A patient with a urea cycle disorder may clinically deteriorate if certain conditions occur that cause a high nitrogen load, decreased hepatic function or impact the capacity of the urea cycle.


Nutritional factors that can cause the patient to deteriorate:

(1) rapid weight loss

(2) poor nutritional intake (starvation)

(3) gastric bypass surgery

(4) malabsorption

(5) high protein diet

(6) short bowel syndrome

(7) parenteral nutrition with high nitrogen load


Systemic stress:

(1) gastrointestinal or internal bleeding

(2) significant infection (viral, bacterial, fungal) with generalized stress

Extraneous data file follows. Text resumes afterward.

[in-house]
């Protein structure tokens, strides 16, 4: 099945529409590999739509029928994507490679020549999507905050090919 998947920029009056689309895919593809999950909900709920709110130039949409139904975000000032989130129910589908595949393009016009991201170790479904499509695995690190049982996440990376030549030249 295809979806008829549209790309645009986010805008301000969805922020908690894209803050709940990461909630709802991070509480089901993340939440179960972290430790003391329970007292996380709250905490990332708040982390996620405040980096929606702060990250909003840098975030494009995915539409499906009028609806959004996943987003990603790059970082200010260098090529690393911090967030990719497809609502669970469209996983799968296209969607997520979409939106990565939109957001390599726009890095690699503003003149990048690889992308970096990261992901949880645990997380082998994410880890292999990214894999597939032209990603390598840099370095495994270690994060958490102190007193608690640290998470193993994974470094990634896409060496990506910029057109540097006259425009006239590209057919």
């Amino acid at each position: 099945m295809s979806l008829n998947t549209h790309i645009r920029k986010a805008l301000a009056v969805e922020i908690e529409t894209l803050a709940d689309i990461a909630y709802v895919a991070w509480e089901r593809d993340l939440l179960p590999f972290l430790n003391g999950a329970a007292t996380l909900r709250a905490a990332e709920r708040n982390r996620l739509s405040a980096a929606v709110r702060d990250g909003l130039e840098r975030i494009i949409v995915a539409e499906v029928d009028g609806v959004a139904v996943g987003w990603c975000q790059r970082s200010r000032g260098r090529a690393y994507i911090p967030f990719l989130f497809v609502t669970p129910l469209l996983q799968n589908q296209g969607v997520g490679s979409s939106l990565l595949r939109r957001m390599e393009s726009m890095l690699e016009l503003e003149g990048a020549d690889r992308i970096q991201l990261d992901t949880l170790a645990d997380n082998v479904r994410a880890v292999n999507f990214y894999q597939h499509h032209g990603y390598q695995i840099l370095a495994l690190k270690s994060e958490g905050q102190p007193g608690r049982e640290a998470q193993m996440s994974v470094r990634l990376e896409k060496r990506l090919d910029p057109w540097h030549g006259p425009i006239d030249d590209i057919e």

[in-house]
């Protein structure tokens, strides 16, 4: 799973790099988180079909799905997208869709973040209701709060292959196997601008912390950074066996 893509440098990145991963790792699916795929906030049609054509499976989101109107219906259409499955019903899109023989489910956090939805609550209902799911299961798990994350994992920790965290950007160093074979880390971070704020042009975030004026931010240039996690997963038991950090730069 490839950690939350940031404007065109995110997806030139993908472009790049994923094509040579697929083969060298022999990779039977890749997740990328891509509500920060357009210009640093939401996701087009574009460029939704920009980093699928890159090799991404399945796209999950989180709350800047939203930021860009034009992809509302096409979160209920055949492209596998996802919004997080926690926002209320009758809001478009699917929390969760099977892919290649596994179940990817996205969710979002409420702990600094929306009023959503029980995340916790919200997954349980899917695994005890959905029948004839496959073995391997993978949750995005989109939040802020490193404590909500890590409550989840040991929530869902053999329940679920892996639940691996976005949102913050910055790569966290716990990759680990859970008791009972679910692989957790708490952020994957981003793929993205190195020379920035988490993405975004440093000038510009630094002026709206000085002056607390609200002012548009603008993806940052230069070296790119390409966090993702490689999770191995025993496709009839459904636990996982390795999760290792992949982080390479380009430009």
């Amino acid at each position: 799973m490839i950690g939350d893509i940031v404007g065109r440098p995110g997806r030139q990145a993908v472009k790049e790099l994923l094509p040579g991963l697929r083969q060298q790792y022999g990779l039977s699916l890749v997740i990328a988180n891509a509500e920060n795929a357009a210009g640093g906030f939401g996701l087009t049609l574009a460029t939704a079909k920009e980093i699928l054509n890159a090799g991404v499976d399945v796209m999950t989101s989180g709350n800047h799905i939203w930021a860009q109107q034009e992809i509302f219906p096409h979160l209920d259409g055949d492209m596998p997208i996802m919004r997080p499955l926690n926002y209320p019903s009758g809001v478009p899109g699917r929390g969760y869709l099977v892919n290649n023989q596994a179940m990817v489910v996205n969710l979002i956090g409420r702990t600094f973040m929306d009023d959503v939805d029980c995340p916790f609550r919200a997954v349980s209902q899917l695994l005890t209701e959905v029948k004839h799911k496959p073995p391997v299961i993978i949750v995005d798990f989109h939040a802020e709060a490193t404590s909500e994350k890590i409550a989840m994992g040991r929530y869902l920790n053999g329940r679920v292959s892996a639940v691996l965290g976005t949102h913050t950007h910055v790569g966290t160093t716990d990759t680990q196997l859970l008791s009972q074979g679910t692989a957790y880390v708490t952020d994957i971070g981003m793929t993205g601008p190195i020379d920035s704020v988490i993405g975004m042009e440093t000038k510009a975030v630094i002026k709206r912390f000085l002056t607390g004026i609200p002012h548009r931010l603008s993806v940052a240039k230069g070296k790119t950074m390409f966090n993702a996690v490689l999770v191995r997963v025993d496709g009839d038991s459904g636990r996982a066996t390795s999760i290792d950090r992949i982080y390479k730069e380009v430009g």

(3) comorbid metabolic disorders (fatty acid oxidation defects, organic acidemia)


Trauma or surgery:

(1) major fracture

(2) major surgery or trauma

(3) postpartum state

(4) major organ transplant


Drug or toxin exposure:

(1) high dose or intravenous glucocorticoids

(2) chemotherapy, including cyclophosphamide

(3) valproic acid

(4) exposure to 5-pentanoic acid (Jamaican vomiting sickness)


Liver disease:

(1) cirrhosis with portal hypertension and shunting

(2) acute hepatitis or liver injury


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